Epilepsy Unit, Neurology Service, Hospital Universitario and IIS Fundación Jiménez Díaz and CIBERER, Madrid, Spain
SCN1A is one of the most relevant epilepsy genes. In general, de novo severe mutations, such as truncating mutations, lead to a classic form of Dravet syndrome (DS), while missense mutations are associated with both DS and milder phenotypes within the GEFS+ spectrum, however, these phenotype-genotype correlations are not entirely consistent.
Case report. We report an 18-year-old woman with a history of recurrent febrile generalized tonic-clonic seizures (GTCS) starting at age four months and afebrile asymmetric GTCS and episodes of arrest, suggestive of focal impaired awareness seizures, starting at nine months. Her psychomotor development was normal. Sequencing of SCN1A revealed a heterozygous de novo truncating mutation (c.5734C>T, p.Arg1912X) in exon 26.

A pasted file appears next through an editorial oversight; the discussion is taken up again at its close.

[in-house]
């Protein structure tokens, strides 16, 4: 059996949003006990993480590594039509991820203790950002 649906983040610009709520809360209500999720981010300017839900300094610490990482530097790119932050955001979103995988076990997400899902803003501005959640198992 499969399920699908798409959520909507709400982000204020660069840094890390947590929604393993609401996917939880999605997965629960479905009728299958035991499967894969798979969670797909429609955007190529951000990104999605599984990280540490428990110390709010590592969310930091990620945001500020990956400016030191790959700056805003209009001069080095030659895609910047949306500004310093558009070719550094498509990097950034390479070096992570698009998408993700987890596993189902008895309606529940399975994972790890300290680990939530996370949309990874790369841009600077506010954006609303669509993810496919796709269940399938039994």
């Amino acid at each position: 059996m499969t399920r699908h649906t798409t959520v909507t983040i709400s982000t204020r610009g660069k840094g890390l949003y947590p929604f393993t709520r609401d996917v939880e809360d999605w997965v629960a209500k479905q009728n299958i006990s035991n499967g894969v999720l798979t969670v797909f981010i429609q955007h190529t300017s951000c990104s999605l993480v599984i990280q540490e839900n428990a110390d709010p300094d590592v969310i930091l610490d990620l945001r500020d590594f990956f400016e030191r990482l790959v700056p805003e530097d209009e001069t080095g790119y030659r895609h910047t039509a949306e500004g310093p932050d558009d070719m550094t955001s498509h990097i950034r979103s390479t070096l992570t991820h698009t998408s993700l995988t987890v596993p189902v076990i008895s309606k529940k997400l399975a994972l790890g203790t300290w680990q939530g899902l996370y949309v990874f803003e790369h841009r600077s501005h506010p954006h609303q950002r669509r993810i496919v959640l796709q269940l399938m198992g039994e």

Conclusion. Truncating mutations in SCN1A may be associated with milder phenotypes within the GEFS+ spectrum. Accordingly, SCN1A gene testing should be performed as part of the assessment for sporadic patients with mild phenotypes that fit within the GEFS+ spectrum, since the finding of a mutation has diagnostic, therapeutic and genetic counselling implications.